My calculations do not take into account the mitigating effects of any possible economic stimulus measures that may be undertaken by the Chinese government. It also does not take into account the possibility of destination substitution for Chinese exports. For example, instead of shipping from a factory in China, the factory owner can ship goods to the US from another factory it owns in Vietnam, and ship goods to Japan from its factory in China. This would mean that a firm’s total exports from China would not decrease despite the US tariffs. More generally, goods originally destined for the US can also be exported elsewhere.

It is instructive to recall what happened during the global financial crisis of 2008-2009. Chinese exports to the world and to the US declined by 16.0% and 12.5% respectively in 2009, with a total reduction of Chinese exports of US$230 billion (in 2009 prices), approximately the same real magnitude as half of total Chinese exports to the US in 2018. Yet China’s real GDP still managed to grow 9.4% in 2009. What this shows is that a decline in Chinese exports of this magnitude is quite manageable.

Hence, the trade war is unlikely to derail Chinese economic growth. Over the past decade, China has become increasingly less dependent on exports as a source of growth. However, a reduction in net exports caused by the trade war implies a reduction in aggregate demand and employment, which have to be made up. In the meantime, the uncertainty caused by the lack of a Sino-US agreement weighs heavily on the investment and consumption decisions of Chinese enterprises and households. China cannot and should not sit and wait for a trade agreement. The time to launch economic stimulus measures is now, even as trade talks continue. A timely announcement of an increase in domestic aggregate demand will reduce uncertainty, revive public confidence, and turn the expectations about the future from negative to positive.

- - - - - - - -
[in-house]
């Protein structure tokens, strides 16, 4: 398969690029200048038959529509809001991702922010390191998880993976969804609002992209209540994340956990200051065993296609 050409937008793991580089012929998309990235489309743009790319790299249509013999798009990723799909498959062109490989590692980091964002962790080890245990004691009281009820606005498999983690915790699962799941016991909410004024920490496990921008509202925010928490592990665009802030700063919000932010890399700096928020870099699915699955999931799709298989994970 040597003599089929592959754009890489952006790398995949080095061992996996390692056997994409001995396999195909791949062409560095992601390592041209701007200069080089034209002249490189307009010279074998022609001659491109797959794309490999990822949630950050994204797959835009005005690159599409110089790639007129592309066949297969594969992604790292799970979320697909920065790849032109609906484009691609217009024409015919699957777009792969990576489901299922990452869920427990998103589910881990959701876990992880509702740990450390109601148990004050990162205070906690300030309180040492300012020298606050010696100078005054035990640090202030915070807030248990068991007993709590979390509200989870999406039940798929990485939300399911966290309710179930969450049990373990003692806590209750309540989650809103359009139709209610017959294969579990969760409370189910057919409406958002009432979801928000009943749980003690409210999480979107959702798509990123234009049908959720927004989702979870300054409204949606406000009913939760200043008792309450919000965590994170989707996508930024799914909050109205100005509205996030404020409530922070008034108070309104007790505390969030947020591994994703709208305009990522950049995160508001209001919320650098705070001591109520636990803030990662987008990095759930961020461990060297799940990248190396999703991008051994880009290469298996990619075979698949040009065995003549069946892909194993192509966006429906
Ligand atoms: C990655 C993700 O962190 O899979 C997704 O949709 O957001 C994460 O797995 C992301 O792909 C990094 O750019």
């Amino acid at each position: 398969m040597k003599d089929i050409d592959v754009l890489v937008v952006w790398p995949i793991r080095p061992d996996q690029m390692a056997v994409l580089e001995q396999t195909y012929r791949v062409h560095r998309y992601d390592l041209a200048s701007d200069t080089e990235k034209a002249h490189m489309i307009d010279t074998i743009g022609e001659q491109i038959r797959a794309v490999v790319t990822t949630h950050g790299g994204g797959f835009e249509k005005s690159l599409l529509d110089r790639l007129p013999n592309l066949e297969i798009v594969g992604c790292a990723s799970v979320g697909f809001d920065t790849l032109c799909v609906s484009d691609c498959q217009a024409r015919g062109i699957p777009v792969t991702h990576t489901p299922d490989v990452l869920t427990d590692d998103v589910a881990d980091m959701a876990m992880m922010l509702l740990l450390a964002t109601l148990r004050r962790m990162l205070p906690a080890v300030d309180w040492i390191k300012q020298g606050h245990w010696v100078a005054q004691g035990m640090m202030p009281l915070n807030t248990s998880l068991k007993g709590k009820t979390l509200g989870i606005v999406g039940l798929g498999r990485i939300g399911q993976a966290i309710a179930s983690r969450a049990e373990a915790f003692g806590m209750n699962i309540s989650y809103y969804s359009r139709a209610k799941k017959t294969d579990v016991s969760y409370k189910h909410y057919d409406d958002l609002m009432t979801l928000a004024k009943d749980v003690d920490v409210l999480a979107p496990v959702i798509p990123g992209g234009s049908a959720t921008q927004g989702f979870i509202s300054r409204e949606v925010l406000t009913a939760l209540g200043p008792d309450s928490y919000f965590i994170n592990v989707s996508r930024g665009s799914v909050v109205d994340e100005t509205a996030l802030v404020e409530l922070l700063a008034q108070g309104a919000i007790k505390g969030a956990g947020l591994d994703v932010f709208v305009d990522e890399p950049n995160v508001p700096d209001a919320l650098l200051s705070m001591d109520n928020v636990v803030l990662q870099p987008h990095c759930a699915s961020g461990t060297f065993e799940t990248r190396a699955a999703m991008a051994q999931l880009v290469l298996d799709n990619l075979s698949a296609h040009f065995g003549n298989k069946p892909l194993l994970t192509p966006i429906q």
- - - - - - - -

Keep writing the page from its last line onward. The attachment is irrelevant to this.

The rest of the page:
Where can the additional aggregate demand come from? Not from fixed investment in traditional manufacturing industries or residential housing. Instead, China can increase domestic aggregate demand by mandating the enhanced provision of public goods such as education, health care and elderly care, as well as environmental preservation, protection and restoration. The central and local governments must take the lead in increasing the demand for public goods. China’s economy still has significant excess production capacity so that as long as there is demand, there will be supply, without kindling inflation.